A book of popular music criticism that hammer down the tent stakes across continents and diaspora & something akin to a return. This is as cogent an explanation as I have ever seen of how Black Nationalist Rastafarian convictions snuggled up to love songs and some hip shakin' riddims and for a brief period became the most emancipatory music in the world. Bradley's prose satisfies and elucidates on so many levels that I began re- reading it the moment I finished the last chapter, and hied to Spot ...more
Ian Pattinson
Dec 05, 2015 rated it really liked it
The only problem with this book is that it was published in 2000, so I'm at a loss over what's happened in the last fifteen years.

This is a fascinating wander through the roots of reggae, from the yard parties and sound systems most often playing blues and blues inspired local sounds, to the international reggae breakout of the seventies, and beyond.

It moves faster, and covers more ground per chapter, the nearer to (then) contemporary sounds it gets. The impression is that the author wasn't impr
Dec 23, 2013 rated it really liked it
Shelves: biography, music
Loved it. Not just a history of reggae, but of the social and political context which informed it. Nice to be able to realise the connections between artists I've only ever known about from their records. However the author obviously doesn't care for dancehall and that comes through loud and clear in the final chapter, which ends the book on a bit of a pessimistic note without the energy and attention to detail he's given earlier chapters.
Matthew Owen
Oct 02, 2007 rated it really liked it
Fascinating read this ...

It illustrates really well how Reggae was/is influenced by the constant social and political turmoil in Jamaica and vice versa, meaning you don't have to know anything about Reggae (like me) to find it interesting.

If you are curious as to what sound system culture is, how the Rasta movement began, or to know what 'toasting' is then this is recommended.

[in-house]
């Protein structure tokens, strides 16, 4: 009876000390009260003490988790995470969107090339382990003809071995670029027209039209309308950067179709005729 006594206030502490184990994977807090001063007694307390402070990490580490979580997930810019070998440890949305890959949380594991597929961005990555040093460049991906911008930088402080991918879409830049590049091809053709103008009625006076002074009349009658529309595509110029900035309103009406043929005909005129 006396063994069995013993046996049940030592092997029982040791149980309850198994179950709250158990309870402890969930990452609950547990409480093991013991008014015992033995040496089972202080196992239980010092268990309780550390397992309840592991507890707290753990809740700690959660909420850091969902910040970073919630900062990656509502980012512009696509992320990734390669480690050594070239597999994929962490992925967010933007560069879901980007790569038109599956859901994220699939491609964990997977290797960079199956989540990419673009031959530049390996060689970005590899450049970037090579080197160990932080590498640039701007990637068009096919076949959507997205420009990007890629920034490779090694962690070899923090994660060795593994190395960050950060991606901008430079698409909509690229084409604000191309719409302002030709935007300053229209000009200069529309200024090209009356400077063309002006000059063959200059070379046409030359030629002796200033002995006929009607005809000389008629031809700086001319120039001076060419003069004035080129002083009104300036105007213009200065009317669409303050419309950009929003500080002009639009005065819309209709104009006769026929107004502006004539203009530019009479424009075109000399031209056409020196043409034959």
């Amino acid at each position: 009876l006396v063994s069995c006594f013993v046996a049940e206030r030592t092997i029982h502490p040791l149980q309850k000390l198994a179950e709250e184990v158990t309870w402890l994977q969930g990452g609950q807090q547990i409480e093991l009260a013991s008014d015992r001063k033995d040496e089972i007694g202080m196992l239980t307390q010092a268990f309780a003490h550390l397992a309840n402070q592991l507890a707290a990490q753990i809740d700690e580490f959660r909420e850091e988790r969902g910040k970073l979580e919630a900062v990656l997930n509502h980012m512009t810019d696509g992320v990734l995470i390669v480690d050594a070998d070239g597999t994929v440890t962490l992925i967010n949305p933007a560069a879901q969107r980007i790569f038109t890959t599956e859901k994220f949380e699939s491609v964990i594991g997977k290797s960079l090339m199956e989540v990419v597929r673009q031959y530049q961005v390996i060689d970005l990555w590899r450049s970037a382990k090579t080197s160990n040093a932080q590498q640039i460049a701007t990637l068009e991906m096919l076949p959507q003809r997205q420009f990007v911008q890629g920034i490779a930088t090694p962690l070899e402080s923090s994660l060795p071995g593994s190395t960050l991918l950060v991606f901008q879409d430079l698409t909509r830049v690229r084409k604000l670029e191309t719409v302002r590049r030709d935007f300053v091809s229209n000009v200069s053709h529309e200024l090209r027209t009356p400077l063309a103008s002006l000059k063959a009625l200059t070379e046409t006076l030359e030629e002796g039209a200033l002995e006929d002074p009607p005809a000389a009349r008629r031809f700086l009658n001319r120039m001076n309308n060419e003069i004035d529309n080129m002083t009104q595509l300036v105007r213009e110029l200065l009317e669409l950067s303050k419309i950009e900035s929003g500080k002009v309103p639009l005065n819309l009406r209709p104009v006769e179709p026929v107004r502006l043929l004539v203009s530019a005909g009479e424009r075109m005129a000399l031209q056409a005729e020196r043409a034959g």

Apr 07, 2010 rated it it was amazing
At first this book might seem too detailed but give it time. This is a crucial text for anyone interested in the history of Jamaican music. As a fan, I've gleaned a fair amount of history over the years but this book brought the story together and provided many new discoveries, especially the history of reggae in England.
Dec 12, 2007 rated it it was amazing
Recommends it for: Anyone interested in reggae.
Shelves: non-fiction, music
Certainly not perfect; Bradley loses interest around the rise of dancehall, but as a history of the pre-digital Jamaican music scene it's superb. Well researched with so much historical and cultural context as well as details about tons of key records.
Mar 01, 2008 rated it really liked it
Recommends it for: musicians, cultural historians, and anyone who likes good dub
This is a wonderful history of reggae with emphasis not just on lyrics, the standard preoccupation of histories of music, but the sound of the music itself. Much of the information derives from the informal interviews Bradley conducted with the early sound system men.
Phil Overeem
Jul 15, 2011 rated it it was amazing
A strictly amazing history of reggae: fact-filled, broad in analysis, wryly humored, coherent--what more could one want? Plus, it passes my personal test of great music non-fiction: I know it will be putting a dent in my wallet.
Jun 22, 2012 rated it really liked it
Utilises a mixture of social and cultural analysis aligned to verbatim quotes from many of the key players - this is a compelling read which has inspired me to dust off many an old vinyl classic and go and re-purchase (and investigate new avenues) from the golden age of reggae.
Jeremy Simms
Aug 20, 2012 rated it it was amazing
For fans and non-fans of reggae alike, a comprehensive history of the influential musical form the political landscape with which it's inextricably intertwined. Lovingly researched, it just needs a companion CD set.
Rich Hill
Oct 30, 2012 rated it it was amazing
Utterly indispensable for anyone wanting to gain a greater insight into the story of Jamaican music. One of the finest music books I have read, Bradley's passion for the subject spills out of every page. Superb.
Jun 17, 2015 rated it really liked it
AS with the writers 100 years ... book I couldn't finish it as so much repetition. Which is a huge shame as he's done so much work and research on the topic but it makes hard reading to find the gold and remember points because it needs a hard out edit